Technology is such a major part of student’s lives and futures that it would be irresponsible not to incorporate it, to some degree, into modern pedagogical practices. Ideally it will allow students to better engage with and create material and increase their comfort in using a wide range of modern communication tools. Whilst technology is important, it shouldn’t replace tasks that can just as easily be done by hand, or face to face. The importance of maintaining teacher-student relationships and hands on activities is increased now as we move towards a highly digital classroom. Teachers should be careful not to embrace gimmicky new gadgets or technologies that don’t necessarily aid learning.
The ‘edudemic’ link is dead so I will use this article instead:
What are your thoughts about this rather drastic approach?
It seems more about schools using a system that appeals to rich, conservative parent’s nostalgia of how school should be. I can’t see any advantage in using chalk over markers, beyond the aesthetic. Kids will learn technology in or out of the classroom so I think it’s a missed opportunity not to harness their enthusiasm for it. A big part of teaching seems to be about making the content relevant to the students and I don’t see how removing technology from the classroom in a digitized age achieves this.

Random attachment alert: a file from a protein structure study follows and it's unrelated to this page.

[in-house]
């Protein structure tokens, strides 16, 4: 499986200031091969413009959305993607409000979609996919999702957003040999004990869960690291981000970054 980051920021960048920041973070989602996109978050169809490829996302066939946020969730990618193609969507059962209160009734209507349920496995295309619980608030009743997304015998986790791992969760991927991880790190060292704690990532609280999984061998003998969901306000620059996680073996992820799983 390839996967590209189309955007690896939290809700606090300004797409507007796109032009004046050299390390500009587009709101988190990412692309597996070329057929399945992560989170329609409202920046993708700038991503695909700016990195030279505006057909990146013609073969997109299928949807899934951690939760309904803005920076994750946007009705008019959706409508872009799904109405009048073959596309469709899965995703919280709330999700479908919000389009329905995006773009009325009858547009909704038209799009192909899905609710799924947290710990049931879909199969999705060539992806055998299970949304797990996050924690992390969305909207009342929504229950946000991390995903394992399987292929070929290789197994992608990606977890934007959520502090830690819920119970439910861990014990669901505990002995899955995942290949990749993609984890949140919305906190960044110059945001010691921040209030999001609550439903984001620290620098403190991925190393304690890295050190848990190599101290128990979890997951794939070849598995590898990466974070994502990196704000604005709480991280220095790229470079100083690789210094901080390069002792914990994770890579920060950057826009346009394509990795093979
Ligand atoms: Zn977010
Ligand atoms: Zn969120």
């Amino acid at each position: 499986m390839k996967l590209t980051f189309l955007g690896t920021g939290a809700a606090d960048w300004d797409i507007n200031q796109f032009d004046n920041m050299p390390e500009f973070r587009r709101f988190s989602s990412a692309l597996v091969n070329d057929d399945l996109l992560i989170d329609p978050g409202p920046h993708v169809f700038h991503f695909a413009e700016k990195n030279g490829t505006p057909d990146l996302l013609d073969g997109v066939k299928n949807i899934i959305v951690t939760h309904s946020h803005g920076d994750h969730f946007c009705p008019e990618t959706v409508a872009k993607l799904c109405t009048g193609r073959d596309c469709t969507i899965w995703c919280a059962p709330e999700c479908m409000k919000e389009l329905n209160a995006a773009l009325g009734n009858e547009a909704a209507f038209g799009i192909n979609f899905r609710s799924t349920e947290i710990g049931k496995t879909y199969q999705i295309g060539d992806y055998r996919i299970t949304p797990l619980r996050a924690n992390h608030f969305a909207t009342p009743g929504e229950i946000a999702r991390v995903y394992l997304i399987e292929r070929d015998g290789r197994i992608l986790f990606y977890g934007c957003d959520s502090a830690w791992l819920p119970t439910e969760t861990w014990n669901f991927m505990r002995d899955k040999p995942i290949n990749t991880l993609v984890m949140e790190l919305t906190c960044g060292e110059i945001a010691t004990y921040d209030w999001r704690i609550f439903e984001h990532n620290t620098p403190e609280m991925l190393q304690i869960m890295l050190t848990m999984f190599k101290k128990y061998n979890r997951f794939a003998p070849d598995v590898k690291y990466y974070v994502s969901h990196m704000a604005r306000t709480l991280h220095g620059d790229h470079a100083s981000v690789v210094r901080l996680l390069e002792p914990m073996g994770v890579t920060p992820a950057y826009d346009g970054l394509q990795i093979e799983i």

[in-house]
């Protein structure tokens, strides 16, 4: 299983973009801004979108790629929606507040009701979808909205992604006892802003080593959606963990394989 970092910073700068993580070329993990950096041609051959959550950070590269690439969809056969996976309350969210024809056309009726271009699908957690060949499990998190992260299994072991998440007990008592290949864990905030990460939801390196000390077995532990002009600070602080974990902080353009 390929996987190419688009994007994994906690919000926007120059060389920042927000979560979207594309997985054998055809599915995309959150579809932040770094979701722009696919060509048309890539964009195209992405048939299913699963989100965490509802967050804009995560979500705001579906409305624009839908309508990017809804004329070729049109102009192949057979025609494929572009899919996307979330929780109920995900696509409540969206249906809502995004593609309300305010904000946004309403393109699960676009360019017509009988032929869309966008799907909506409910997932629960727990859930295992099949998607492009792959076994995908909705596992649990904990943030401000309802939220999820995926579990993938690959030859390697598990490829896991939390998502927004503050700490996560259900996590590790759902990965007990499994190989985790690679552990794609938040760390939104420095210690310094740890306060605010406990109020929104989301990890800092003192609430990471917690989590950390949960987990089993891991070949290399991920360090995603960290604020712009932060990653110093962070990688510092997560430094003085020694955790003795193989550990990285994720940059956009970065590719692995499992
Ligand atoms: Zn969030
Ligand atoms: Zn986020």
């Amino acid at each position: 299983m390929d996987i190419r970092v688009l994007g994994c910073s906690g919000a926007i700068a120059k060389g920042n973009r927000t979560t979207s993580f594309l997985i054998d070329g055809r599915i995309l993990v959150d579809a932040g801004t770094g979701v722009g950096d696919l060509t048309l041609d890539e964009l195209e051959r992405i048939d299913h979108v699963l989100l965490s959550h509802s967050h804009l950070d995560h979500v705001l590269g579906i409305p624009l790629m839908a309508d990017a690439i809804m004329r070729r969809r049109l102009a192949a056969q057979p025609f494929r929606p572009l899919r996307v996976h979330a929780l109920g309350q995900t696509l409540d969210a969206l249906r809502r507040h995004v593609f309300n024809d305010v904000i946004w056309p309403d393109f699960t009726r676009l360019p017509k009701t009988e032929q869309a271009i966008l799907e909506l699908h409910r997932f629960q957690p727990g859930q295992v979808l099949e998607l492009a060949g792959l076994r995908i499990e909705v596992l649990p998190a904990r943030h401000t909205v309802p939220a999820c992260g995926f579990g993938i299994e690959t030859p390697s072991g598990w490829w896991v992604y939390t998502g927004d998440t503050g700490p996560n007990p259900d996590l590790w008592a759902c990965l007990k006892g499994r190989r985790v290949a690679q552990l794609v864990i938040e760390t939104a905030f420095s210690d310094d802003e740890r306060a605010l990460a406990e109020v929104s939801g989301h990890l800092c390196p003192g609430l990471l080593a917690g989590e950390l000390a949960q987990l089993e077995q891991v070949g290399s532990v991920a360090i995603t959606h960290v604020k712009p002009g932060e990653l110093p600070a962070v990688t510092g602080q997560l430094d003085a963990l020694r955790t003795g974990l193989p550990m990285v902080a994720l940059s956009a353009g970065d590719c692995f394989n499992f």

I think they will learn many digital literacy skills regardless, but without the guidance of teachers. This could be problematic in terms of online safety, privacy issues and a sense that technology is only for play/free time rather than education and eventually the workplace.
Digital literacy is the ability to read, analyse and create material on digital platforms. It is also the practical skills that allow users to operate a wide range of devices/software. Further, it is an understanding of how the digital world impacts our lives and being able to adapt to new technology as it emerges.
Doering, A., & Roblyer, M. (2014). Integrating Educational Technology into Teaching: International Edition (pp. 266-268). 6th Edition, Pearson.
Richtel, M. (2011, October 22). A Silicon Valley School That Doesn’t Compete. The New York Times. Retrieved from http://www.nytimes.com/2011/10/23/technology/at-waldorf-school-in-silicon-valley-technology-can-wait.html